cougar and lynx, they thought, would grant them the superior hunting
skills of other tribes. European settlers to the Americas also
admired the cat, both for its ferocity and its grace, and in the
United States, it "rests prominently in the anthology of ...
Grave artifacts from dirt domes excavated in the 1980s along the
Illinois River revealed a complete skeleton of a young bobcat along
with a collar made of bone pendants and shell beads that had been
buried by the Hopewell culture. The type and place of burial indicate
a tamed and cherished pet or possible spiritual significance. The
Hopewell normally buried their dogs, so the bones were initially
identified as remains of a puppy, but dogs were usually buried close
to the village and not in the mounts themselves. This is the only wild
cat decorated burial on the archaeological record.
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Data related to
Lynx rufus at Wikispecies
Media related to
Lynx rufus at Wikimedia Commons
Species portrait Bobcat; IUCN/SSC
Cat Specialist Group
Bobcats – National Geographic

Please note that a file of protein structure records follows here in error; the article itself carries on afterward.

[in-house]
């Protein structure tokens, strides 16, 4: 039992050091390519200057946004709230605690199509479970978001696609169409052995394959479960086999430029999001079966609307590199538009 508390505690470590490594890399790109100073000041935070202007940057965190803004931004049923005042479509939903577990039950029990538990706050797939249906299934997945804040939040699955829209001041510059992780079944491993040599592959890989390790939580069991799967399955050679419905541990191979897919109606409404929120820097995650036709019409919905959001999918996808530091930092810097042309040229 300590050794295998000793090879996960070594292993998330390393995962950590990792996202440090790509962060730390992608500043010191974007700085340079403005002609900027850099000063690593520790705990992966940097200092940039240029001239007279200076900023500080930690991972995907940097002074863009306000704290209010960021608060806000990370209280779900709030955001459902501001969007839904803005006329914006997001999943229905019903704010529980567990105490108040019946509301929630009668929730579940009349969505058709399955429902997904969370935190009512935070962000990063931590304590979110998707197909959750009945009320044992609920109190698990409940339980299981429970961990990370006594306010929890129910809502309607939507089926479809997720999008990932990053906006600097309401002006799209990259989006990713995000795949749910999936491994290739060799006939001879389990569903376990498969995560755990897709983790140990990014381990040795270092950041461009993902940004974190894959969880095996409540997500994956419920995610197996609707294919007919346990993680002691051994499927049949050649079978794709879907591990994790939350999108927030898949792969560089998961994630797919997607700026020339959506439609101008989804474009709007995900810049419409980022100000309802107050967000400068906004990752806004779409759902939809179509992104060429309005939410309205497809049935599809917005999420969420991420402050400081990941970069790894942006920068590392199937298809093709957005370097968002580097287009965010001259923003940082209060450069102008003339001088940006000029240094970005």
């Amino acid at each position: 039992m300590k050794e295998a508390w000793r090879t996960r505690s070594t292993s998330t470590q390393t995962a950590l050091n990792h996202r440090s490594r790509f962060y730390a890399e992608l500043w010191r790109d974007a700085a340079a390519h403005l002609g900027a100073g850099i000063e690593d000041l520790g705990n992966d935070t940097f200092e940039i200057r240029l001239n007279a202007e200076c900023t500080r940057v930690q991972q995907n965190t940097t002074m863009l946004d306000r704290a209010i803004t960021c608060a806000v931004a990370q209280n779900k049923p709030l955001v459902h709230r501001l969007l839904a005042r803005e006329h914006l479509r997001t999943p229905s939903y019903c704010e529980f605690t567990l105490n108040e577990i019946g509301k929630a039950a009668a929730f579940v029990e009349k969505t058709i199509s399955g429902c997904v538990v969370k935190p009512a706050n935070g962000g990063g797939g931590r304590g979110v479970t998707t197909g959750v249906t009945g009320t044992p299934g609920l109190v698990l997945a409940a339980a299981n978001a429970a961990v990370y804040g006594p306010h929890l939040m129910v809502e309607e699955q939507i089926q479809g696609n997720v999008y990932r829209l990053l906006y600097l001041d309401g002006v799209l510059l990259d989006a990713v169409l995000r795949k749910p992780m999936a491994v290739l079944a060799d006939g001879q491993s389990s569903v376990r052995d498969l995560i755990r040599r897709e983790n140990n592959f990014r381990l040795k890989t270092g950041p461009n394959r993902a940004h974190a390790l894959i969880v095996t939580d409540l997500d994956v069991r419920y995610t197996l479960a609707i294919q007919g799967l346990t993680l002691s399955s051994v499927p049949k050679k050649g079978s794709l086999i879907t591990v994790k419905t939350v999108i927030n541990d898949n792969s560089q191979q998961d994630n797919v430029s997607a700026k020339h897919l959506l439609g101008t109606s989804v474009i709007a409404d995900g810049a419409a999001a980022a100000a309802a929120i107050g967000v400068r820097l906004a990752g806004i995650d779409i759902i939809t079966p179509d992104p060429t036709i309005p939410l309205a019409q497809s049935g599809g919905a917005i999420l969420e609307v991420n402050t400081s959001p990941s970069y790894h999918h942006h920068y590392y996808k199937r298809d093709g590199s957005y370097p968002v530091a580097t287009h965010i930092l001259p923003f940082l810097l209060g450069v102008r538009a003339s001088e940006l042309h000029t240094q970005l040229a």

Youtube Video of Swimming
Bobcat - Extended Video captured of a Bobcat
Swimming Across Lake Lanier Georgia
African palm civet
African palm civet (N. binotata)
Marsh mongoose (A. paludinosus)
Bushy-tailed mongoose (B. crassicauda)
Jackson's mongoose (B. jacksoni)
Black-footed mongoose (B. nigripes)
Alexander's kusimanse (C. alexandri)
Angolan kusimanse (C. ansorgei)
Common kusimanse (C. obscurus)
Flat-headed kusimanse (C. platycephalus)
Yellow mongoose (C. penicillata)
Pousargues's mongoose (D. dybowskii)
Angolan slender mongoose
Angolan slender mongoose (G. flavescens)
Black mongoose (G. nigrata)
Somalian slender mongoose
Somalian slender mongoose (G. ochracea)
Cape gray mongoose
Cape gray mongoose (G. pulverulenta)
Slender mongoose (G. sanguinea)
Ethiopian dwarf mongoose
Ethiopian dwarf mongoose (H. hirtula)
Common dwarf mongoose
Common dwarf mongoose (H. parvula)